In an appearance Tuesday on CBS This Morning, Oprah Winfrey confirmed that Lance Armstrong admitted to her in an interview taped Monday that he did use performance-enhancing drugs during his cycling career, as well as when he won his seven Tour de France titles, which he has since been stripped of.
During her appearance on CBS This Morning, Winfrey described Armstrong as "forthcoming" in the interview and while he "did not come clean in the manner that I expected," she said she was "satisfied by the answers."
Armstrong’s confession comes after he previously denied doping for years – and after the U.S. Anti-Doping Agency released a report that said, among other things, that the cyclist was at the center of a vast and sophisticated network that supplied him with the drugs.
The interview taped yesterday at a hotel lasted two and a half hours. It is therefore being split into two parts, which will air this Thursday and Friday on the Oprah Winfrey Network, starting at 9 p.m. Viewers can also watch it on their computers where it will be streamed on Oprah.com.
A source who spoke on condition of anonymity told The Associated Press yesterday that just a couple of hours before the interview with Oprah, Armstrong went to the Livestrong charity he founded and made an emotional apology to the staff. Armstrong founded the charity to help cancer victims and their families, but was later forced to resign after being stripped of his seven Tour de France titles due to doping charges.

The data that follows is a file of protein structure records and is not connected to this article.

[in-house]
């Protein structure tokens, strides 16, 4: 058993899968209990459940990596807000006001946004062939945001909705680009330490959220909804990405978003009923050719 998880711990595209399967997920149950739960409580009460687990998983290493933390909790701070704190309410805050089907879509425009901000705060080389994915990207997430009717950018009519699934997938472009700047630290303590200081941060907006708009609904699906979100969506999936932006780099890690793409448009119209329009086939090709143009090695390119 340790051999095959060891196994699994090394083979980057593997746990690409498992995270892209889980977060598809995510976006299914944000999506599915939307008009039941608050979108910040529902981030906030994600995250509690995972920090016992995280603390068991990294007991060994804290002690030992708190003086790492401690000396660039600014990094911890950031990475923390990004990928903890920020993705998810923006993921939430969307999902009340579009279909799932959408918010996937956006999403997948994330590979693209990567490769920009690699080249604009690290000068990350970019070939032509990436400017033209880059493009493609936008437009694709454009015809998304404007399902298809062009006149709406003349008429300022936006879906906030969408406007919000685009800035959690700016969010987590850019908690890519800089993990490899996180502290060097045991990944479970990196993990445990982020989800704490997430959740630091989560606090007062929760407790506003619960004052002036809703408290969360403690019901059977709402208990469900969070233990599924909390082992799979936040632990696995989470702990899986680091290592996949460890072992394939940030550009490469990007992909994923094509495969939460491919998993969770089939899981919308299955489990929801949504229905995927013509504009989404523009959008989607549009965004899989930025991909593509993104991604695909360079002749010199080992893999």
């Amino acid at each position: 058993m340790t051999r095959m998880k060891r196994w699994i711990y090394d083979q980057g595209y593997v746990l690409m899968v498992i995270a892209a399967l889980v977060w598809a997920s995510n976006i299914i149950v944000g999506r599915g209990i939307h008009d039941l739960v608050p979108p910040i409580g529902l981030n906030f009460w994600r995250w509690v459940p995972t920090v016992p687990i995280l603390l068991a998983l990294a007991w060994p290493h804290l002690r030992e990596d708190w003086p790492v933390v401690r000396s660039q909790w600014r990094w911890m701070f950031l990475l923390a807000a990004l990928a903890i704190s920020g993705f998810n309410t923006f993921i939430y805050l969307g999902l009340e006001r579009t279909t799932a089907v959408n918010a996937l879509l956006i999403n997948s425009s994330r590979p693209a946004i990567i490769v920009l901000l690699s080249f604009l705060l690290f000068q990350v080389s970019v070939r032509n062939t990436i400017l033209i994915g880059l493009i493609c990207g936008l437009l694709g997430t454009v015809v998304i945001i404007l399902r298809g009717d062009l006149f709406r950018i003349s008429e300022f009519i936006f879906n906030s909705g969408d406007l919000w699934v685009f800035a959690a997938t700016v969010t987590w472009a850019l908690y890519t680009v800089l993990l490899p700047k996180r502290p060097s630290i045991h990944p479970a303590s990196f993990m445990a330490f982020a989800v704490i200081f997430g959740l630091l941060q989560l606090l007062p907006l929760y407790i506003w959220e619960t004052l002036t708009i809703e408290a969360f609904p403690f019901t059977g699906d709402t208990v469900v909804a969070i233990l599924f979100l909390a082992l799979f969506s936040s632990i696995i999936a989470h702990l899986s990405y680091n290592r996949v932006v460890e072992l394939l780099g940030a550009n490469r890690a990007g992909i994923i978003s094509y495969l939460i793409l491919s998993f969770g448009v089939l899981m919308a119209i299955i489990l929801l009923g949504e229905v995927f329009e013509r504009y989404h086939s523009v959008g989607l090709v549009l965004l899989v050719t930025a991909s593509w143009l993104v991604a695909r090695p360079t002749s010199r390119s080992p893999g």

Meanwhile, a government source told ABC News that Armstrong is now talking with authorities about paying back a portion of the U.S. Postal Service sponsorship money his former team received. The source also said that the disgraced cyclist is also talking to authorities about confessing and naming names of others involved in illegal doping.
In spite of coming clean about doping, Armstrong’s legal problems appear to be mounting – and may even get worse as a result of his confession. Senior Justice Department officials have recommended that the government join a lawsuit filed by one of Armstrong's former teammates that accuses the disgraced cyclist of defrauding the federal government. Armstrong's U.S. Postal sponsorship prohibited illegal doping.